Post a Comment

Popular posts from this blog

Convincing Yourself You're Good.

I have Imposter Syndrome. Imposter Syndrome is that feeling that what you do isn't good enough, and that someone is gonna eventually figure out how woefully unqualified you are and kick you to the curb. One of the traits of my personality that I dislike is that I am way too hard on myself. Seriously, give my mind an inch and I will somehow figure out that I am the sole person responsible for the world's troubles.

Having Imposter Syndrome is kind of like playing the game Werewolf. My friends and I play a version of the game called One Night Ultimate Werewolf, in the game each player picks a card that gives them a specific role, either a villager or a werewolf, and the villagers all have distinct roles that they play on top of that--special abilities and the like. The object of the game is two fold, if you're a werewolf, you don't wanna be caught. If you're a village, you wanna catch the werewolves. Imposter Syndrome makes you feel like you're always in the role…

Where The Blues Are

I come to you again this week with another pair of blu-rays from those master celluloid handlers at Warner Archive. First up we have 1960’s “Where The Boys Are,” a defining teen picture of the era by MGM, and the film largely responsible for kicking off the whole cycle of 1960s beach films. The other is 1955’s “Pete Kelly’s Blues” a film starring, produced, and directed by Jack Webb--TV’s Joe Friday. Part of a deal Webb had made with Warner Brothers when he was setting up the original big screen version of “Dragnet” in the ‘50s. 
“Where The Boys Are” was set for the screen before the book it was based on had been released. Producer Joe Pasternak snatched up the rights to the book by Glendon Swarthout, which was originally titled “Unholy Spring.” Pasternak, strongly feeling “Where The Boys Are” would be the better title, persuaded Swarthout to change the book’s title. Pasternak also felt he could use the film as a starring vehicle for one of the stars of MGM’s record label, Connie Franc…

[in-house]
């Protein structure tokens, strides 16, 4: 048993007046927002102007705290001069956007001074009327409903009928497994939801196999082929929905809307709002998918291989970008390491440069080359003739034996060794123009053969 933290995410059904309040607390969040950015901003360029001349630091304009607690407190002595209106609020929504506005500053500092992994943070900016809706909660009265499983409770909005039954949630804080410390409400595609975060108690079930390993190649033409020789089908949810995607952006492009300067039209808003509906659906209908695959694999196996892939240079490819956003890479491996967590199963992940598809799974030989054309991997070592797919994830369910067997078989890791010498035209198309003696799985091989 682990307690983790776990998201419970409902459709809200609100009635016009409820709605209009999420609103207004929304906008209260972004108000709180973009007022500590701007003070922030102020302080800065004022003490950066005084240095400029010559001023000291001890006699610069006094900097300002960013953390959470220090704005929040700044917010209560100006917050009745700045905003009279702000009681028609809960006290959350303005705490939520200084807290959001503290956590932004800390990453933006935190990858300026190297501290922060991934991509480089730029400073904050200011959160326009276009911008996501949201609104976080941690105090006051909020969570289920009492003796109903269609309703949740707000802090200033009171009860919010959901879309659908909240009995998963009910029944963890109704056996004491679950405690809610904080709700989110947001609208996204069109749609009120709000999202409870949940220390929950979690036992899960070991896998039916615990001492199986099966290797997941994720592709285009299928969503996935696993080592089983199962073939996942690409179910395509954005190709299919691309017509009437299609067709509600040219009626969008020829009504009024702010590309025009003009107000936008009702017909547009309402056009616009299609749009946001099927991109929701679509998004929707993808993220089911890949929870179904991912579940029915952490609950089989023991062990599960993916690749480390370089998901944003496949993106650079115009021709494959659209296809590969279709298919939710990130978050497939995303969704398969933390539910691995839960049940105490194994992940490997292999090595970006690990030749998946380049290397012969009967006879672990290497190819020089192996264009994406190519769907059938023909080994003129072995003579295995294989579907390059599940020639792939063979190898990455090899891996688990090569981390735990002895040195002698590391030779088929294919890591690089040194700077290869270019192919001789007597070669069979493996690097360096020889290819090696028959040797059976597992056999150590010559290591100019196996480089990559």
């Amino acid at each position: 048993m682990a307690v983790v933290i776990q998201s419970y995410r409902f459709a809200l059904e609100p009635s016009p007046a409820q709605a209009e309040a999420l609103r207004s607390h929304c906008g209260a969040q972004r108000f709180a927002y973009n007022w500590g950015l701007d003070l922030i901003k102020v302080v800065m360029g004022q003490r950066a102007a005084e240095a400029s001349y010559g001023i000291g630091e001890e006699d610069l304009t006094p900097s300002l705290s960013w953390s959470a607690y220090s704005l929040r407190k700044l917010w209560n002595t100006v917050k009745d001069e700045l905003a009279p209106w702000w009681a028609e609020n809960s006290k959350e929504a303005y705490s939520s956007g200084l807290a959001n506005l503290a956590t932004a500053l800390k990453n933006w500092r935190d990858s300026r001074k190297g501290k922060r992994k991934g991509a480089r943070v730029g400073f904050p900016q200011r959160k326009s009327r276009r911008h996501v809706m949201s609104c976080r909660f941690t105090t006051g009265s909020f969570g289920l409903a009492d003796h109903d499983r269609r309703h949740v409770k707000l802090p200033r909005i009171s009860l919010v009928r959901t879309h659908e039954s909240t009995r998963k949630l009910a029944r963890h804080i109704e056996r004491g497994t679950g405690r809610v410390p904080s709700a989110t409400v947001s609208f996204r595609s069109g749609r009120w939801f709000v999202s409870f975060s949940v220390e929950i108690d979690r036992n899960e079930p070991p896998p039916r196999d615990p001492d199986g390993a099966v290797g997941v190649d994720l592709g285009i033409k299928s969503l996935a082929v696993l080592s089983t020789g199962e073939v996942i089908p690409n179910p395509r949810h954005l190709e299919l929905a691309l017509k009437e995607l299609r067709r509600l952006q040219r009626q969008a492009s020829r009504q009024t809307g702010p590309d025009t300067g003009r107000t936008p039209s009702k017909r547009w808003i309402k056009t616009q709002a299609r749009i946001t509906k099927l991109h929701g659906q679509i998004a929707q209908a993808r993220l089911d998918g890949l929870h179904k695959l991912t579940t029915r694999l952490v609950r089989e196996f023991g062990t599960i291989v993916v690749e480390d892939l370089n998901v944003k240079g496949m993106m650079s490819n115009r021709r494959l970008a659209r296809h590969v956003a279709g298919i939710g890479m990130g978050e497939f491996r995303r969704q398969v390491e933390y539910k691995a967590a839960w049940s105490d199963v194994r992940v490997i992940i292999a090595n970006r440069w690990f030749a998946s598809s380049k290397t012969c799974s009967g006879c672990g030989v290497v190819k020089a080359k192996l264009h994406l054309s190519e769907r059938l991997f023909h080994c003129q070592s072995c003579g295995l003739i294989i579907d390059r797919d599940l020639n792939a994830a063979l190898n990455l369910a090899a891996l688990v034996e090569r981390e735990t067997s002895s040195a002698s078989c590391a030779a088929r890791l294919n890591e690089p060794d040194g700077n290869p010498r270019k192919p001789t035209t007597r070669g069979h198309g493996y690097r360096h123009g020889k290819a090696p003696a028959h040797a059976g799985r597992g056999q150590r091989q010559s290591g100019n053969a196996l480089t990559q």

Picture it! Scilly, 1922! OK, actually Andy Ross’s Childhood Bedroom 1993. I had been given as a gift the dream attachment for my beloved Sega Genesis, the amazing Sega CD. For those of you young children who have only grown up in the era of XBox and Playstation, it may seem strange that there was once a time when the idea of playing a video game off of a compact disc was mind blowing. But it was, and I was fully ready to have my mind blown. To use a slogan of Sega’s ads of the era, I was ready to enter “The Next Level.”

The Sega CD model I had was the second one, the smaller model designed to go with the slimmer Genesis that had been introduced to the market. I had the first Genesis, the larger one, but the Sega CD came with an extension block that allowed it to partner it on the original model. You attached the Sega CD to your Genesis by a special connector on the side of system. The Sega CD came with a game to get you going, as was the norm with gaming systems at the time. The game …